And consider this:  CDC funding for firearm injury prevention fell 96 percent, down to $100,000, from 1996 to 2013, according to Mayors Against Illegal Guns, the advocacy group founded by Michael Bloomberg.    The 1996 Omnibus Consolidated Appropriations Bill for Fiscal Year 1997 stated that “none of the funds made available for injury prevention and control at the Centers for Disease Control and Prevention may be used to advocate or promote gun control.”  Referred to as the Dickey amendment after its author, former U.S. House Representative Jay Dickey (R-AR), this language did not explicitly ban research on gun violence.  However, Congress also took $2.6 million from the CDC’s budget — the amount the CDC had invested in firearm injury research the previous year — and earmarked the funds for prevention of traumatic brain injury. Dr. Kellerman – author of the “Conclusion” and “Results” noted above - stated in a December 2012 article in the Journal of the American Medical Association, “Precisely what was or was not permitted under the clause was unclear. But no federal employee was willing to risk his or her career or the agency's funding to find out. Extramural support for firearm injury prevention research quickly dried up.”

Back in the 1990’s, the American Psychological Association advocated in support of firearm-related injury research, and APA released the following statement when the Dickey amendment was adopted: 

Research on the prevention of firearm-related injury, supported by the Centers for Disease Control (CDC) and coordinated within CDC's National Center for Injury Prevention and Control (NCIPC), has come under attack from Rep. Jay Dickey (R-Ark.) and the National Rifle Association (NRA). The House Labor Appropriations Subcommittee initially rejected Rep. Dickey's attempt to eliminate the $2.6 million dedicated to CDC firearm-injury research. However, Mr. Dickey prevailed in the full Appropriations Committee. The Dickey amendment would transfer the $2.6 million to regional health education centers. This research has attracted a powerful and wealthy opponent — the NRA. The NRA has taken the position that firearm-related injury research at the CDC amounts to 'antigun' political advocacy and has also attacked the quality of this research. However, research proposals submitted to CDC are subject to a peer review process that follows standard practices. APA's Public Policy Office (PPO) has distributed accurate information to Congress on the nature of CDC-supported firearm-injury research and is advocating against the Dickey amendment.

There’s no mystery about why there hasn’t been any research into making guns safer and reducing gun deaths.  Because the NRA doesn’t want any.  And when the last research was done those folks determined that if there was a gun in your home you were in far more danger of being killed or injured than if you lived in a home that had no gun.  How Shocking! 

Homicides since 1993 have declined as has the general rate of serious crime in the country.  In 1993 there were 23,180 gun murders.  In 2012 that total was 12,756 a reduction or nearly 50%.   That’s the good news although the reasons for the decline remain largely unknown.  Un-researched, let’s say.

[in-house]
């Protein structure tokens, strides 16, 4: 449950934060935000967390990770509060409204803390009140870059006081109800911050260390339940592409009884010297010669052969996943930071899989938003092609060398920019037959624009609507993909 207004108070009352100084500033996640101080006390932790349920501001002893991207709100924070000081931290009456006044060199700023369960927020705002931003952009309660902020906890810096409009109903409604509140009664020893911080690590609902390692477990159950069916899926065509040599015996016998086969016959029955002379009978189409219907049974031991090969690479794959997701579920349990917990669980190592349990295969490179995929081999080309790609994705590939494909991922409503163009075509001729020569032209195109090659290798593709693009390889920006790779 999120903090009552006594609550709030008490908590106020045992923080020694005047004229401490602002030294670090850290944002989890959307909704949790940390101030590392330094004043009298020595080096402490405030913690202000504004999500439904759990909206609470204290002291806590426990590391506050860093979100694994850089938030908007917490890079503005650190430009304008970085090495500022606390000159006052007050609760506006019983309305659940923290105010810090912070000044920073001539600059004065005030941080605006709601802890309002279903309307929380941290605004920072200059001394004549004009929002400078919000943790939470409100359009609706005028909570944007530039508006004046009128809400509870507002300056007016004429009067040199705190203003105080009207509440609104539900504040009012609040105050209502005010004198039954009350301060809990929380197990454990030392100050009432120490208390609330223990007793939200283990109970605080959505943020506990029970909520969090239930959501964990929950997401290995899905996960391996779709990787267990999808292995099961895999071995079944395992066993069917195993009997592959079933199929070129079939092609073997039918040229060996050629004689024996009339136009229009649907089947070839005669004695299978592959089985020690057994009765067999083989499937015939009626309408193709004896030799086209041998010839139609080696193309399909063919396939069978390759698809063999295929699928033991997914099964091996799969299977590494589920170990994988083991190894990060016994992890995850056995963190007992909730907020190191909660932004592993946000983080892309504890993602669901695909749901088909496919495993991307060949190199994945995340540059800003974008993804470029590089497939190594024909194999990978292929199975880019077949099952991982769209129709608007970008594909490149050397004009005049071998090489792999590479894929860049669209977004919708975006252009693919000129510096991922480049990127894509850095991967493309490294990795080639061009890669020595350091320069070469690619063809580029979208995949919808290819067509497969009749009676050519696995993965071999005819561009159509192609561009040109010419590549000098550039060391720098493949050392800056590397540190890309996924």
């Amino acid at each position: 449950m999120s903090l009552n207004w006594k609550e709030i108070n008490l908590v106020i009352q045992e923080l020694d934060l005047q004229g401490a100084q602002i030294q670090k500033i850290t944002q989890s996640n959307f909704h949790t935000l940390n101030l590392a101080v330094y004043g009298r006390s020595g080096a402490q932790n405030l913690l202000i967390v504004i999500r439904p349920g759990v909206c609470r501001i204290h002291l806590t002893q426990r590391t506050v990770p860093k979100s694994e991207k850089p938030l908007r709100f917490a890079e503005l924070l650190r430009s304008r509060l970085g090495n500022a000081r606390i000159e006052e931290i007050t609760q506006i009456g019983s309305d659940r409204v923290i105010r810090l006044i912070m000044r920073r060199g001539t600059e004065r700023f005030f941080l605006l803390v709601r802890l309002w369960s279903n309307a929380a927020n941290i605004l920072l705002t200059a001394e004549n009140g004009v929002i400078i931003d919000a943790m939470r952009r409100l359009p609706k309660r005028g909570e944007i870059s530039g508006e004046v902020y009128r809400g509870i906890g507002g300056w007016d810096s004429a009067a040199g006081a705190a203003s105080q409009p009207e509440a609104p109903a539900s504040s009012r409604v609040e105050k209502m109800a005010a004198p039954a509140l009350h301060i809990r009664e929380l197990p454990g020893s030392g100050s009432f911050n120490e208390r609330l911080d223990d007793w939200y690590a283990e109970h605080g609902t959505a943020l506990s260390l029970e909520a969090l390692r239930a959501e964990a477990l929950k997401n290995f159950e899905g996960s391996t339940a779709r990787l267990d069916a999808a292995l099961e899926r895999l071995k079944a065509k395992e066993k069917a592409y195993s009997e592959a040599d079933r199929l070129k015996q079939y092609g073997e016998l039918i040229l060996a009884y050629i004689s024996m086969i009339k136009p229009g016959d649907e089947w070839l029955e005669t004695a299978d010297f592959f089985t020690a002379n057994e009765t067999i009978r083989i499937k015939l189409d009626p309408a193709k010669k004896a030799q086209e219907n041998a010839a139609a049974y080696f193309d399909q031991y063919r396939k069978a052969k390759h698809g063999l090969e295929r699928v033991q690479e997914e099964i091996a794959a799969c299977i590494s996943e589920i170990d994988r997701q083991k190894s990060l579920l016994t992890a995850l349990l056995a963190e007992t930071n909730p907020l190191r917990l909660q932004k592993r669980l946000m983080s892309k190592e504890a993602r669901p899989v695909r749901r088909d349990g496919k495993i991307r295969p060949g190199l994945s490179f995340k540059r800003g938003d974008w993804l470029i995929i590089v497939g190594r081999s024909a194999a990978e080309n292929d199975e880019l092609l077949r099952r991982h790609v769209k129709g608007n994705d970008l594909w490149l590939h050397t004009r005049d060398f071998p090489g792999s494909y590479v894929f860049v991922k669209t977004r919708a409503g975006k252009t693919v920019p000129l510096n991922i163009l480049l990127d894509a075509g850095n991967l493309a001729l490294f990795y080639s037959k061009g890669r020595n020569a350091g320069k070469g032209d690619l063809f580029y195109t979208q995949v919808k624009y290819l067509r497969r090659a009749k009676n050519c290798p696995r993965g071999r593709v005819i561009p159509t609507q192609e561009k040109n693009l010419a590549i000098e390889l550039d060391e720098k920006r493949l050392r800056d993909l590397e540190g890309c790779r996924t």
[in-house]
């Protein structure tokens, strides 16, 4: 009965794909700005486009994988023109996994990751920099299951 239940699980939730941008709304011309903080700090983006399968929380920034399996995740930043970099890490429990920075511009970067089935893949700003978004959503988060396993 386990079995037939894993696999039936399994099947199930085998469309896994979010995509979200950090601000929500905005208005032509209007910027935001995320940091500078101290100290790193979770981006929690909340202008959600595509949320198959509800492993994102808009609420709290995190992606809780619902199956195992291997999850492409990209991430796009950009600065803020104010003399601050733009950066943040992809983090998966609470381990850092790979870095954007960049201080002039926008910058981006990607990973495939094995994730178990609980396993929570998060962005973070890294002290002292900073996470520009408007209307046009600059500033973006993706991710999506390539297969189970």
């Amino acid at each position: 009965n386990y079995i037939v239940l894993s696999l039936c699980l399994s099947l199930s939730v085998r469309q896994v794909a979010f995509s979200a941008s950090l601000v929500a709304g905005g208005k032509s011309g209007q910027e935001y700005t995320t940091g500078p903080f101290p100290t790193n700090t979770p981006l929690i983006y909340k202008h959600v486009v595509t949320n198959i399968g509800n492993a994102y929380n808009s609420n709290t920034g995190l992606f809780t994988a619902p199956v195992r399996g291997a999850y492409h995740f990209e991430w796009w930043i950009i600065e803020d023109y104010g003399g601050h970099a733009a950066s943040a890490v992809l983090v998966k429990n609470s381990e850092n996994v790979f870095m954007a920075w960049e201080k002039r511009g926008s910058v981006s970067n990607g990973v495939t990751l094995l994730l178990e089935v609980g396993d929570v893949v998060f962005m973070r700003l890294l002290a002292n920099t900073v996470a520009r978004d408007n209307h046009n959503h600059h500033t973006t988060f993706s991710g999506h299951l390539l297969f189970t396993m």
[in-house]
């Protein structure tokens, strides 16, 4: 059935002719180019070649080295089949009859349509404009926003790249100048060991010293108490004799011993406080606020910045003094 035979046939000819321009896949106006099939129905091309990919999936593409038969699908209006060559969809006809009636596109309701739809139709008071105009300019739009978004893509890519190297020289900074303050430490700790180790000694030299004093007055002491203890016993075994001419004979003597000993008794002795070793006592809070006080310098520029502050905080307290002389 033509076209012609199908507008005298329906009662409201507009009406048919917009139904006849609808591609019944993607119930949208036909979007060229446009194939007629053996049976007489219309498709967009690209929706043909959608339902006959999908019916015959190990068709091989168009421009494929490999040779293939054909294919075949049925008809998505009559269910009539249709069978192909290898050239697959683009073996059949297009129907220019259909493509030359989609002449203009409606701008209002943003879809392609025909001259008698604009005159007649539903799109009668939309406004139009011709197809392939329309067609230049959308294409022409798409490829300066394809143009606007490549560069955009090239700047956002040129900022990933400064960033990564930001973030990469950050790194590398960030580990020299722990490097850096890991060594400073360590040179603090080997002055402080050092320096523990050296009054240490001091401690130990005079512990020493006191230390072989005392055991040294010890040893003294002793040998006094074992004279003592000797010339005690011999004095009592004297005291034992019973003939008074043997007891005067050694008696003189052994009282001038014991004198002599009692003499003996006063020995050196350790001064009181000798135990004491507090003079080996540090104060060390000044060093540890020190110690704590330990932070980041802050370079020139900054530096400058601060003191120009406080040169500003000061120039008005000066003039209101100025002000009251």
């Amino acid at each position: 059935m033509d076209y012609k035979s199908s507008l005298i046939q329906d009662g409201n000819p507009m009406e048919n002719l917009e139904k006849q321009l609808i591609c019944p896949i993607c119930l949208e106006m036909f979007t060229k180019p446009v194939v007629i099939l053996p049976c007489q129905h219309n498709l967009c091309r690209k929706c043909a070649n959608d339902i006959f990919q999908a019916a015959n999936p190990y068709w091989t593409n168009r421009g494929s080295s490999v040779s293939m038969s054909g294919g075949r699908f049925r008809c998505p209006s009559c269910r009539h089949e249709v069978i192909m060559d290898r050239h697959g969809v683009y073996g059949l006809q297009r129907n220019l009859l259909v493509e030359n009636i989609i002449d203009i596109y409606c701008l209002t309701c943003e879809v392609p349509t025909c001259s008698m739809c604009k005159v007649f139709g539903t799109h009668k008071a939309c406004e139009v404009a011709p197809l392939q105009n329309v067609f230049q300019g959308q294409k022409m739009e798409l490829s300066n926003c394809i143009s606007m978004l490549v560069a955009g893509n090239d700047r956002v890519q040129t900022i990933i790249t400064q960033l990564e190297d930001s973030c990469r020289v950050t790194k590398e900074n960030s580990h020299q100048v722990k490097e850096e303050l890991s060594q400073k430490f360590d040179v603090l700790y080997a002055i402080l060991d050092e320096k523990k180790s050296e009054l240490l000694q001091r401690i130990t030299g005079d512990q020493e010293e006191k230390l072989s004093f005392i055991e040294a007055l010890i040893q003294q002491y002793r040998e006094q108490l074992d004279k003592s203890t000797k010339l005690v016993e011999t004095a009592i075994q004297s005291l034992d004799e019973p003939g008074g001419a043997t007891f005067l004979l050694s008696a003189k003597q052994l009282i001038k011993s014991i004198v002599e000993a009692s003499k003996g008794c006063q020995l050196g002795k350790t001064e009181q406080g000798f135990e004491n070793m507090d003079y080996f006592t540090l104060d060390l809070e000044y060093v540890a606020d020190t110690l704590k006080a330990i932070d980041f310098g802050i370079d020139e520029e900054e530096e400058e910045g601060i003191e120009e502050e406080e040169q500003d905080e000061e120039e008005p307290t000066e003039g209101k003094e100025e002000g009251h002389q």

But gun suicides far outnumber gun homicides.   In 1993 there were 39,595 gun suicides.  By 2000 this figure had declined to 28,663 but since then the number has steadily increased to 32,163 by 2011.  In 2010 the gun suicide rate was 6.3 per 1000,000 compared to the gun homicide rate of 3.6 per 100,000.  More people now die of suicide than in car accidents, according to the Centers for Disease Control and Prevention, which published the findings in a recent issue of its Morbidity and Mortality Weekly Report.  In 2010 there were 33,687 deaths from motor vehicle crashes and 38,364 suicides.

“Suicide by firearm is far more common than homicide,” says Garen J. Wintemute, professor of emergency medicine and director of the Violence Prevention Research Program at UC Davis. “Over the past 30 years, firearm suicides have exceeded homicides even when homicide rates were at their highest in the late 1980s and early 1990s. But, since 2006, the gap between the two has been widening, with firearm homicides decreasing and suicides increasing.”

One would think that this horrific situation would be one that the Centers For Disease Control would be conducting research about, since deaths from all suicides – those by guns and other means  (gun suicides being the biggest component)  - outnumber those who die in car accidents.  And just think how research into automobile safety and the innovations that research spawned over the past two decades has resulted in a marked decline in automobile related deaths.  But, of course, you would wrong if you thought that this pretty significant public health issue – death by guns – would spark intense CDC research. Because of the NRA no one in the government is willing to conduct such research.  Don’t forget, the CDC is the same Federal Agency – along with the National Institutes of Health - that (belatedly, it’s true) conducted research into finding the cause of HIV-AIDS, alerted the country to the dangers of the anti-vaccination movement, handled the EBOLA crisis, every year researches the strain of flu virus about to attack us, and a whole host of other public health and safety issues. 


As far as I know, there is not political jurisdiction in the whole of the United States who has elected the NRA in Congress.  So why, then, do they wield so much power?